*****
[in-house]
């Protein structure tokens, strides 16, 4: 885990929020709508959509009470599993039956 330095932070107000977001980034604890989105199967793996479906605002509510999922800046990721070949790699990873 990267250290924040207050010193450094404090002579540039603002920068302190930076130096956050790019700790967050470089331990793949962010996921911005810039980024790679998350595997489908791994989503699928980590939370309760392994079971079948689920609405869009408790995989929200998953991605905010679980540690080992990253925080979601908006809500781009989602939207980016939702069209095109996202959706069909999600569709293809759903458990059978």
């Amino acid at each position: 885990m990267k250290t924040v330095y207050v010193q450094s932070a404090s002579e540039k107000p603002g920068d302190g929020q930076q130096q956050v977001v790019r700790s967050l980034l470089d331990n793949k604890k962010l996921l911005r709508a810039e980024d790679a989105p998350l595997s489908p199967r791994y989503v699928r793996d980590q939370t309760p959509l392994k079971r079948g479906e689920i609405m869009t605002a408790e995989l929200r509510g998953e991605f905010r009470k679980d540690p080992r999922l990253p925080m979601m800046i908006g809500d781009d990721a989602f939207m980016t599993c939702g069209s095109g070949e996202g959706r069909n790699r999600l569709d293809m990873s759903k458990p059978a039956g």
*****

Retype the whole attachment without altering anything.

[in-house]
């Protein structure tokens, strides 16, 4: 885990929020709508959509009470599993039956 330095932070107000977001980034604890989105199967793996479906605002509510999922800046990721070949790699990873 990267250290924040207050010193450094404090002579540039603002920068302190930076130096956050790019700790967050470089331990793949962010996921911005810039980024790679998350595997489908791994989503699928980590939370309760392994079971079948689920609405869009408790995989929200998953991605905010679980540690080992990253925080979601908006809500781009989602939207980016939702069209095109996202959706069909999600569709293809759903458990059978």
């Amino acid at each position: 885990m990267k250290t924040v330095y207050v010193q450094s932070a404090s002579e540039k107000p603002g920068d302190g929020q930076q130096q956050v977001v790019r700790s967050l980034l470089d331990n793949k604890k962010l996921l911005r709508a810039e980024d790679a989105p998350l595997s489908p199967r791994y989503v699928r793996d980590q939370t309760p959509l392994k079971r079948g479906e689920i609405m869009t605002a408790e995989l929200r509510g998953e991605f905010r009470k679980d540690p080992r999922l990253p925080m979601m800046i908006g809500d781009d990721a989602f939207m980016t599993c939702g069209s095109g070949e996202g959706r069909n790699r999600l569709d293809m990873s759903k458990p059978a039956g």